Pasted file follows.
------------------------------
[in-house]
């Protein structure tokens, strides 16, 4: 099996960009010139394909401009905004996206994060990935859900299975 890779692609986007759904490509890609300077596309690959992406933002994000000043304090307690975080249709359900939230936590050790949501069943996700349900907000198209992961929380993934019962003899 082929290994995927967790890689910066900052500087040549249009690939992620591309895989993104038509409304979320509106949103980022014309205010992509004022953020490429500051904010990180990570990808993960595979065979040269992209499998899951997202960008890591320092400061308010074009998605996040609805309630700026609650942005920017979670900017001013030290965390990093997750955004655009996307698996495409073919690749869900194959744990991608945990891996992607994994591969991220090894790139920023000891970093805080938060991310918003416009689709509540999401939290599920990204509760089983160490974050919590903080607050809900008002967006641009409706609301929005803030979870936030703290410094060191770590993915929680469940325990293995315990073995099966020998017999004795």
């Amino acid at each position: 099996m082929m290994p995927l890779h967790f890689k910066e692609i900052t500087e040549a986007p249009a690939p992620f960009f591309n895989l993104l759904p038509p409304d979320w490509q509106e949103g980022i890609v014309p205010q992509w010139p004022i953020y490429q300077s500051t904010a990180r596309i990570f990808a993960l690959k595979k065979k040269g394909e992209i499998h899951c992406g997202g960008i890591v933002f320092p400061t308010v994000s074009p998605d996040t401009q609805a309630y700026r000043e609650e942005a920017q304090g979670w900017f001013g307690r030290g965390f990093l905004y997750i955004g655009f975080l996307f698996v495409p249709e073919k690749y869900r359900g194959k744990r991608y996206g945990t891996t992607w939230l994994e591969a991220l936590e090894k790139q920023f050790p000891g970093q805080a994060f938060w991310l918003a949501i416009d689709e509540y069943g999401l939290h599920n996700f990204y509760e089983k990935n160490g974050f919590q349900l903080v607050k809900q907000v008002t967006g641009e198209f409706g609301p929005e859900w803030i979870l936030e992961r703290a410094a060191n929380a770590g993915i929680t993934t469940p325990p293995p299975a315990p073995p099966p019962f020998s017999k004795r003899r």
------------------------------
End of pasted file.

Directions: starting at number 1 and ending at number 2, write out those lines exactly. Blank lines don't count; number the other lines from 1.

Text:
[in-house]
């Protein structure tokens, strides 16, 4: 099996960009010139394909401009905004996206994060990935859900299975 890779692609986007759904490509890609300077596309690959992406933002994000000043304090307690975080249709359900939230936590050790949501069943996700349900907000198209992961929380993934019962003899 082929290994995927967790890689910066900052500087040549249009690939992620591309895989993104038509409304979320509106949103980022014309205010992509004022953020490429500051904010990180990570990808993960595979065979040269992209499998899951997202960008890591320092400061308010074009998605996040609805309630700026609650942005920017979670900017001013030290965390990093997750955004655009996307698996495409073919690749869900194959744990991608945990891996992607994994591969991220090894790139920023000891970093805080938060991310918003416009689709509540999401939290599920990204509760089983160490974050919590903080607050809900008002967006641009409706609301929005803030979870936030703290410094060191770590993915929680469940325990293995315990073995099966020998017999004795």